Let’s go back to a very nice Saturday of autumn that I spent with my dear husband Klaus and friends not so far from where we live: Hailuoto.
Hailuoto is an island, nearby the city of Oulu. It is not connected to the mainland by any bridge, but do not worry: in summertime there are boats coming and going every half an hour, whereas in wintertime, when the ice is thick enough (yes, it’s very normal, and it happens every year actually, that it would be so cold that the sea would freeze), it’s possible to go by car, on a ice road!
The weekend we visited the island there would be the annual whitefish market, which was held for the 25th time. The place in general is just amazing. Even though the island is actually quite big, there would be only a thousand inhabitants, that would make a population density of only 5 people every square kilometer (just to compare it to something: in Italy the population density is more than 200 people every square kilometer), and it does tell something about the place. As it’s true for many other places in Finland, Hailuoto’s main attraction is pure, wild, pristine nature. There would be only one main road asphalted, skirted by trees and a wooden house every once in a while.
And “some” swans.
The market would be held close to the lighthouse and the harbor of Marjaniemi, on the other side of the island. I liked the general atmosphere of the place. The people were interestingly lively and happy, despite the unexpected (that is, for me) cold.
The village was so extremely cute that it looked almost fake! All the buildings would be traditionally red because of the paint called punamulta, a natural and made out of Finnish ground which contains some minerals, such as lead, copper and quartz, that make it red.
Now, you see this house up here? Look at its roof. In the past, a man used to stand there and look at the sea so, in case something would come up, he’d be ready to sound the alarm.
There were so many interesting things to see at the market, handmade and typical from Finland: a blacksmith, a woman knitting, a man selling wooden carved animals.. And of course, fish. Good, fresh and cheap fish!
I really felt at peace that day. The company was great, the atmosphere was so relaxed, the landscapes were breathtaking. So, if you ever come around Oulu, you’ve got to visit Hailuoto. Its pure nature, the almost unnatural light that this place has, are something that will surely be impressed in your memory.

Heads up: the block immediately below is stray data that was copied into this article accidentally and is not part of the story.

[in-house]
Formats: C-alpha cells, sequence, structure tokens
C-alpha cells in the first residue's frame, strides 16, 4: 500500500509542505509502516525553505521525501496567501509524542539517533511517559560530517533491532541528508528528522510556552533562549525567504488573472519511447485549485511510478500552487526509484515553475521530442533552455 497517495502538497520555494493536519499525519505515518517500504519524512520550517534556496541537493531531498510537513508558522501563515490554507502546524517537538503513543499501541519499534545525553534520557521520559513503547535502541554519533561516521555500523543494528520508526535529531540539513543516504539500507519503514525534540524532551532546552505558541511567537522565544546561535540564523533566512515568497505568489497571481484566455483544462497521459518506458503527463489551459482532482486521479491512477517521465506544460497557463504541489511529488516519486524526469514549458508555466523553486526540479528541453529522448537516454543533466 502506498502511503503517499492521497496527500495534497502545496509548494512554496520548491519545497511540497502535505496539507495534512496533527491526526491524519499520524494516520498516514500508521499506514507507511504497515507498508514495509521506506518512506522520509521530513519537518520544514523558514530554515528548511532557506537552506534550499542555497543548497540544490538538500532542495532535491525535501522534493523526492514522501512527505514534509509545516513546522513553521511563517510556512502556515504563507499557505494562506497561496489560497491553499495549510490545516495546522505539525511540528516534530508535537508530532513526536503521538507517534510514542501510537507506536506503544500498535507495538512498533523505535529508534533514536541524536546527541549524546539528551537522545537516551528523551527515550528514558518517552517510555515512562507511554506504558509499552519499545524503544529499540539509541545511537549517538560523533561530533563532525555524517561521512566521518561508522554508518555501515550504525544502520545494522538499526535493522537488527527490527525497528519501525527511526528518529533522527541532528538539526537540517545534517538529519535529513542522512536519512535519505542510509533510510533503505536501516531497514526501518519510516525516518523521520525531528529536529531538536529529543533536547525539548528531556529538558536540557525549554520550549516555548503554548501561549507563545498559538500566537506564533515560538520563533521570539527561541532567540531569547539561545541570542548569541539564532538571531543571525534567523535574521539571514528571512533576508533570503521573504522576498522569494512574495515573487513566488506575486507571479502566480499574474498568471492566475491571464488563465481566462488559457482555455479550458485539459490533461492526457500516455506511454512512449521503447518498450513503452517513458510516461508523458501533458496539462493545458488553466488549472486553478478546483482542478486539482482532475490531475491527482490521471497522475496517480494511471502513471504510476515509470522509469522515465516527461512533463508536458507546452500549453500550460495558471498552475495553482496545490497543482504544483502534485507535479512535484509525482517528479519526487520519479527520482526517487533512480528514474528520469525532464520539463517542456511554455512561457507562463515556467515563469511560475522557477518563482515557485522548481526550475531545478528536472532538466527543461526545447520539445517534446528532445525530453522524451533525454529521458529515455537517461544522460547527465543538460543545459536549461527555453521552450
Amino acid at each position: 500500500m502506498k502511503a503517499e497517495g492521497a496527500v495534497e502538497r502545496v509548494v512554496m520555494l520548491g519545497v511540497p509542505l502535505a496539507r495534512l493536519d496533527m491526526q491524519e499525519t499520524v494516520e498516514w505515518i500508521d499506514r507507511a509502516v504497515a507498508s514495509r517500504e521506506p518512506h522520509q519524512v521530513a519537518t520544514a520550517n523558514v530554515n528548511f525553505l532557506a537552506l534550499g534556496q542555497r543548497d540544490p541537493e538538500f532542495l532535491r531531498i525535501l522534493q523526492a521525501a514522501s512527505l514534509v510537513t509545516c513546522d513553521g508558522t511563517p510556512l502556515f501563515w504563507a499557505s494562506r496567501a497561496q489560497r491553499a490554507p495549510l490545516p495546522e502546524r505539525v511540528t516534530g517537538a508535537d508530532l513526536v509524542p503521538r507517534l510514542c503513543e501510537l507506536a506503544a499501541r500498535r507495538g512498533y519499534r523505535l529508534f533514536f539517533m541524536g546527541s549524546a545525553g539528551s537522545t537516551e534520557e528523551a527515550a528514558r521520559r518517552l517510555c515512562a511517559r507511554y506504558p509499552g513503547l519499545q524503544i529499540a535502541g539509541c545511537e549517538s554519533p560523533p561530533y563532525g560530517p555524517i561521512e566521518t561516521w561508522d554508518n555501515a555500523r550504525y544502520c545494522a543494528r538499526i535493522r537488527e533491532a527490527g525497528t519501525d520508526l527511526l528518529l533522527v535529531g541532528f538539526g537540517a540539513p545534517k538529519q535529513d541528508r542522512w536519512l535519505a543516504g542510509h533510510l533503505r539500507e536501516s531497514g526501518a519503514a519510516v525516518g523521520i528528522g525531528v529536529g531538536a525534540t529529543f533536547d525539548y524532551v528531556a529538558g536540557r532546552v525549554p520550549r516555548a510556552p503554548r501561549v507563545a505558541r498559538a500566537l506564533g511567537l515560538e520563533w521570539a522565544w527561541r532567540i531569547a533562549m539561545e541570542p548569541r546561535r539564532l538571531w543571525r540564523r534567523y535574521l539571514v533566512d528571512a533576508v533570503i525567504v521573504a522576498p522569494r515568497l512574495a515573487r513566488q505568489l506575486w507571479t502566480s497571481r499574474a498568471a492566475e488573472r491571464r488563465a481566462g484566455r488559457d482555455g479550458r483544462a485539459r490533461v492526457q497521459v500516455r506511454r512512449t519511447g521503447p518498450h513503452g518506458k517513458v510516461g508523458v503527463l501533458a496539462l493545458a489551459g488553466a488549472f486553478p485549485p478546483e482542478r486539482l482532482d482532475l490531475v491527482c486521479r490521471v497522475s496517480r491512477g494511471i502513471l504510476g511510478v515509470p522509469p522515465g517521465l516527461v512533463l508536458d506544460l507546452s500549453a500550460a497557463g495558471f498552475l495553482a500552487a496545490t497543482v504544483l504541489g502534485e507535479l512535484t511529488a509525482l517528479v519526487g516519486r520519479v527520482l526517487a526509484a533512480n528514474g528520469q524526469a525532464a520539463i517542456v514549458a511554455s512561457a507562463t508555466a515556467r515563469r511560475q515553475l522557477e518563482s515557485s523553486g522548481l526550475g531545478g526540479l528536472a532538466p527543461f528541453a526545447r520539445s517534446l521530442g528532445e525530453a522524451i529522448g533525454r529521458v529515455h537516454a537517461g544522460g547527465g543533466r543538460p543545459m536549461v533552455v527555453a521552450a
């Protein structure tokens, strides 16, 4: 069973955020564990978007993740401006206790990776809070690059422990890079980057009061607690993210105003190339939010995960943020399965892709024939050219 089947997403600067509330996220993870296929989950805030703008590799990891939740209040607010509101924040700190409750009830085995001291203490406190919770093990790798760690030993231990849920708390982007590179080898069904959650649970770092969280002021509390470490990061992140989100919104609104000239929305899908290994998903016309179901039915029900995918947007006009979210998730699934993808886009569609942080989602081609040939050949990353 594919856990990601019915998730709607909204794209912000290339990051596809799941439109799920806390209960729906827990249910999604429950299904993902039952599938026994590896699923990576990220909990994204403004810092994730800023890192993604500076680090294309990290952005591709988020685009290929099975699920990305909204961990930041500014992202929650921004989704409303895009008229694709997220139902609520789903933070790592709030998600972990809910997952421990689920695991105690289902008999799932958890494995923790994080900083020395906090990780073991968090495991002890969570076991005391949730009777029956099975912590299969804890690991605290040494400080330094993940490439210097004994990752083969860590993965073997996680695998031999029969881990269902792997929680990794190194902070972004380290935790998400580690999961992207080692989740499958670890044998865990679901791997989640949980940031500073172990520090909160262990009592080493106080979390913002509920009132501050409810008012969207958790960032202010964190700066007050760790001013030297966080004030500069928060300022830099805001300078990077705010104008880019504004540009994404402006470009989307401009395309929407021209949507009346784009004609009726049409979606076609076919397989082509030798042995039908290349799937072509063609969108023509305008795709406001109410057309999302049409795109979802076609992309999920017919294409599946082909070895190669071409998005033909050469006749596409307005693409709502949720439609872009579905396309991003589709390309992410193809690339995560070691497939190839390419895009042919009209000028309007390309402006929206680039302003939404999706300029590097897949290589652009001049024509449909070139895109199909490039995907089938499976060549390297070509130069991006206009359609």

For more info about this beautiful place, head to the Hailuoto website here.
But let’s go back to main reason why we visited Hailuoto that specific day: the whitefish market! Are you wondering what’s the best way to cook it?
Klaus and I like to cook whitefish in a really simple way. Taking into account that fresh whitefish is already delicious as it is, there is no need to add anything much to it. All you’ll need to do is fry it in a pan with a little bit of butter, season it with some salt and pepper and you’ll have a delicious fish ready to eat!
If you really like to go fancy, I suggest you this super quick feta-cheese basil sauce to serve at the top of the already cooked fish. I noticed that the sauce becomes creamier and is at its best if kept in refrigerator for some time before the use, just half an hour is enough.
This dish is actually really summery, so I’ll eat it with a simple salad in which you can just mix what’s available in the season: radishes, spring onions, tomatoes, cucumber, just use your imagination!
- 300 g of whitefish fillets
- Sea salt to taste
- 150 g of feta cheese
- 3 basil stalks
- Juice and zest of one lemon
- Pepper to taste
- Fry the fillets in a frying pan with some butter, sprinkling them with salt and pepper to taste
- Chop the basil finely, both the leaves and the stalks
- Smash the feta cheese
- Mix the basil, the feta cheese, the lemon juice and zest and let it rest in a bowl covered with cling film
- Season with pepper
- Serve the fish still warm topped with the sauce
Thank you for posting this! The Pernula side of my family came to America from Hailuoto in the early 1900s and settled in the Pacific Northwest. In the 1970s I visited relatives still living in Hailuoto. I found the place magical, and I felt close to some of my family roots. I will try this fish recipe in memory of my Hailuoto ancestors.
So nice to hear your story, Nate! Thanks for sharing! I’m happy you had the chance to visit where your ancestors used to live. Hope you’ll enjoy the fish 😉